I’ve always wanted crutches.  Who hasn’t?  They look so fun.  Back in high school, every few months a kid would show up to school on crutches, usually from a sports injury of one kind or another.  I was always a tad jealous.  If the injured was male, he’d lean against the hallway in his letterman jacket and just stand there looking tough, boasting his crutches like a battle scar.   If the injured was a girl, however, those crutches were her keys to the kingdom:  they got her attention, sympathy, a viable excuse from P.E., and then a little more attention.  She’d hobble a few feet from her locker until a guy–always a guy, usually a cute one–rushed up to take her books and walk her to class.  It didn’t matter if the be-crutched girl was a freshman or senior, pretty or plain; adolescent males were just dying to prove their blossoming chivalry.  It was a beautiful thing to behold.  I wanted  crutches so bad.  And I still do.

I want to lean my weight heavily against  the steadiness of the wooden handles, my arms hanging idly over the top and thus incapacitated for any work besides pushing myself along.  I want to feel the solid cool of the metal bars against my weak, malleable hands.  I want to hear the stead thud of the circular rubber sole as it sinks into the ground, transforming each clumsy step into one of determination.  I want to swing my bent, casted leg back and forth against the current of forward motion, like a child on a swingset.  I want others to gaze on me with admiration as I cheerfully endure the hardship imposed upon my virtuous nature.  On crutches, everything I said or did would be cloaked with an aura of genteel long-suffering and my simplest gestures would become noble.  Smiling, laughing, sheepishly asking for help up those stairs–even shaking out my hair and licking my lips would look adorable were I so en-crutched.  And–most importantly–if I was on crutches, people would finally listen to me!  A woman on crutches is a woman who knows her mind.  Who can argue with her?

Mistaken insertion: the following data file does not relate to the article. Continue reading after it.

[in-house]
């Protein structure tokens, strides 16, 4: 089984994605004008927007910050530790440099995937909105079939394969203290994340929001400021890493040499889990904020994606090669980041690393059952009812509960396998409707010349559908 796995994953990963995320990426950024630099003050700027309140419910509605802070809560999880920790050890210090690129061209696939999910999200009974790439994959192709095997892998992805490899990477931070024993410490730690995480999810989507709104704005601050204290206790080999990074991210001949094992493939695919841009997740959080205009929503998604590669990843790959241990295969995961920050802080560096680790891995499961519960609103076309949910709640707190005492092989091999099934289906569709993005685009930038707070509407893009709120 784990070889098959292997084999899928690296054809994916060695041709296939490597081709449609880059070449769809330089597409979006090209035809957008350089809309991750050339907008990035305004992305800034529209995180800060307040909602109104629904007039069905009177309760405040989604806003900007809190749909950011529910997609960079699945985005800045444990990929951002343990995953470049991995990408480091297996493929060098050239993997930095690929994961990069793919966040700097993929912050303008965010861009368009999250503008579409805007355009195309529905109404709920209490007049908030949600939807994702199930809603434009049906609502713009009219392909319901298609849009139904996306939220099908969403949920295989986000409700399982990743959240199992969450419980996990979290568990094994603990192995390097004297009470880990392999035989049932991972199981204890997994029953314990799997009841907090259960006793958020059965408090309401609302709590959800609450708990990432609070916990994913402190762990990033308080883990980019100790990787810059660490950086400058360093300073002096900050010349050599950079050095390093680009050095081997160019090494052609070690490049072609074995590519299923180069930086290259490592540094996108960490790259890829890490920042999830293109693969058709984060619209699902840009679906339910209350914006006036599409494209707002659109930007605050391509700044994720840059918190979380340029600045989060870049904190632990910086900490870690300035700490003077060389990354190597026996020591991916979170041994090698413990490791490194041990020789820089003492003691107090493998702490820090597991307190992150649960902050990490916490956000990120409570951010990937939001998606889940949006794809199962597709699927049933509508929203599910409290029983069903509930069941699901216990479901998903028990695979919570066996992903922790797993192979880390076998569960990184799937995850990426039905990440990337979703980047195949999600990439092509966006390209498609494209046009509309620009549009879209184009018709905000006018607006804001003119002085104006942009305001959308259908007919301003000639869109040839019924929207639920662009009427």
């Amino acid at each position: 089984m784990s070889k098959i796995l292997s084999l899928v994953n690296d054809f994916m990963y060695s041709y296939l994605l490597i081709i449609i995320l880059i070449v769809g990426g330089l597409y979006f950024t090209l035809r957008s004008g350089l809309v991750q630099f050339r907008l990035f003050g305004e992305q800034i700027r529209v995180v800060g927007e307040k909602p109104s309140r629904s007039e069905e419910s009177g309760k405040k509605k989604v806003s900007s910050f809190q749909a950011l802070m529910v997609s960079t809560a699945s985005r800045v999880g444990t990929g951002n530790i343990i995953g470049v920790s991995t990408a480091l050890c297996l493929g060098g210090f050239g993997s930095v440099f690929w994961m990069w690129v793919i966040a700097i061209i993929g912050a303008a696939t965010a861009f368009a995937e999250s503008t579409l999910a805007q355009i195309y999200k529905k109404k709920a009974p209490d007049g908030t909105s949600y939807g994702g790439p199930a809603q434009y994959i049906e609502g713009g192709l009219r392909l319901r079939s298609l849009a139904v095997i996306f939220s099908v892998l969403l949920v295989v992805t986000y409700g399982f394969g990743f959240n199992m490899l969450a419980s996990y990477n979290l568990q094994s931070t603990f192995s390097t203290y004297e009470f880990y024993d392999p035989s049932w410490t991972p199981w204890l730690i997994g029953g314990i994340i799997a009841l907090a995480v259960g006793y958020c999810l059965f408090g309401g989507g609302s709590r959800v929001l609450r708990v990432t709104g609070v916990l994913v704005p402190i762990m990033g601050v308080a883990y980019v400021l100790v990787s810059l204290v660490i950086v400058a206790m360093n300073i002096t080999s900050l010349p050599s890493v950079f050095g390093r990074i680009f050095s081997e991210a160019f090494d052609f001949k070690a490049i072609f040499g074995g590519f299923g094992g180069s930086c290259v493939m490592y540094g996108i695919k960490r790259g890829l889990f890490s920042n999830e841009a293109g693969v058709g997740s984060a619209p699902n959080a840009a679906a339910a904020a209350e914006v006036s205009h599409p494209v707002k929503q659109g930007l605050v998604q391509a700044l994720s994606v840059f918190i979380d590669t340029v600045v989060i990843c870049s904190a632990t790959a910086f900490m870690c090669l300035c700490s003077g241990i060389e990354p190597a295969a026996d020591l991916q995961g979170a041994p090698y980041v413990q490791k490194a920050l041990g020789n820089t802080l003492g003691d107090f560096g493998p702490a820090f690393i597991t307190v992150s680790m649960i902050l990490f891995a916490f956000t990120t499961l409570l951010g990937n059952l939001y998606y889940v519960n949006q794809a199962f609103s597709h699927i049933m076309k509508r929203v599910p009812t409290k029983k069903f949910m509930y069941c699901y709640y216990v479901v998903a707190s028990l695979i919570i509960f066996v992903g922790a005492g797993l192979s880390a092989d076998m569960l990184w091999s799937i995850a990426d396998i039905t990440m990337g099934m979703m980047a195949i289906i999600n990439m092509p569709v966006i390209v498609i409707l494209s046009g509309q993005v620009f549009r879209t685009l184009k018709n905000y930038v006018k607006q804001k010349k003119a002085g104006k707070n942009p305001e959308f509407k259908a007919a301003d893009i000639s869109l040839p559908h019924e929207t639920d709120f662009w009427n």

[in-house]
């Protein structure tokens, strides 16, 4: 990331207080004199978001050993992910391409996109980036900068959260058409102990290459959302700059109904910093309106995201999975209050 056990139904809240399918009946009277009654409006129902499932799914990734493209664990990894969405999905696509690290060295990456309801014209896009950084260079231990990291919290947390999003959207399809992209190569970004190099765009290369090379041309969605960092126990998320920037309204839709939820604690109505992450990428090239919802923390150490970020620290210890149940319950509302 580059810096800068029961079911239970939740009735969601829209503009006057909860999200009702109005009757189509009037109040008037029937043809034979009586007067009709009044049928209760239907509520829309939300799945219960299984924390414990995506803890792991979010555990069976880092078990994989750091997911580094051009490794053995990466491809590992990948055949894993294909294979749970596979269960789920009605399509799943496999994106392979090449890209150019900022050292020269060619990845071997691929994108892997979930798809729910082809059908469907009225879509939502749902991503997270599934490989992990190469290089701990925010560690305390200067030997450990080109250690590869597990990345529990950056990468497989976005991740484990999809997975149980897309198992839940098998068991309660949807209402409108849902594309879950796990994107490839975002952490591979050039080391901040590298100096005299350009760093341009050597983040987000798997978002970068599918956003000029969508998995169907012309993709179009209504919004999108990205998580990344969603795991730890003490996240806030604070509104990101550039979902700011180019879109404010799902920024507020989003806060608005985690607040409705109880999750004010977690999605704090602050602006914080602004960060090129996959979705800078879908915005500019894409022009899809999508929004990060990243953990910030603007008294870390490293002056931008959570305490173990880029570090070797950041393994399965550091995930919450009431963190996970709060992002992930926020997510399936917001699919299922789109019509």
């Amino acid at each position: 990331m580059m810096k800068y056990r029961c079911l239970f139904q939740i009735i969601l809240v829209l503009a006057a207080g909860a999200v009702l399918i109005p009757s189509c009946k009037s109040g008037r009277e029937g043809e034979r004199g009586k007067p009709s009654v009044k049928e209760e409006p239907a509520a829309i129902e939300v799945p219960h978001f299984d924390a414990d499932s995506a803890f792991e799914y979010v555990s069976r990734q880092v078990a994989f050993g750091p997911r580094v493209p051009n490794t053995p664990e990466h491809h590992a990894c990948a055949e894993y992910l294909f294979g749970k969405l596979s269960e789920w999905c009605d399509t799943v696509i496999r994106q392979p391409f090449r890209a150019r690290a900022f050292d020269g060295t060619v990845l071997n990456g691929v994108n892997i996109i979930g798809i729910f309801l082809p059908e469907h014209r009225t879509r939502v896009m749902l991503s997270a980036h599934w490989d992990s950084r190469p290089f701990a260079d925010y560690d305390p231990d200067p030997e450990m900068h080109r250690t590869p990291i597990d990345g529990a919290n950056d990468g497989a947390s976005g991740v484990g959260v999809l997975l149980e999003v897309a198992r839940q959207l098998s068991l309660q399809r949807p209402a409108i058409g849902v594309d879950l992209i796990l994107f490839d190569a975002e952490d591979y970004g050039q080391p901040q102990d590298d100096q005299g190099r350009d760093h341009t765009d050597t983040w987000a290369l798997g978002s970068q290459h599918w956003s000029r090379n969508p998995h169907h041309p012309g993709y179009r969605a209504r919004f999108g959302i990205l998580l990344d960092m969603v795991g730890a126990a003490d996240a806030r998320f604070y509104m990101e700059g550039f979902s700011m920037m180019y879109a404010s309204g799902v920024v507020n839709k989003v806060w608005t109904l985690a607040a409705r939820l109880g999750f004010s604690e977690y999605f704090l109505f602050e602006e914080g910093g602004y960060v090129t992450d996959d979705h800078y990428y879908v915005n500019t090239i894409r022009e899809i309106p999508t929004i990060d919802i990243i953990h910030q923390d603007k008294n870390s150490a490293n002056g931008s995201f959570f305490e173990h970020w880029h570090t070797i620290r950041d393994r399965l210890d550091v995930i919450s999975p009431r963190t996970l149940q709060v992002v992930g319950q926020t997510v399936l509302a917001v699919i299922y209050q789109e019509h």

And yet, for all my discussion on the topic, I must accept the fact that even though I’ve always wanted crutches, I really don’t need them.

But here’s the punchline:  I use them all the same.  I do.  I live my life on crutches.  The kind that have nothing to do with a broken leg.

And  I use them for all the same reasons–and results–listed above.

So here’s my compromise:  I’ll tell you that I need them, and I’ll tell you that I use them.  But I won’t tell you what they are.

(Unless you tell me what yours are.)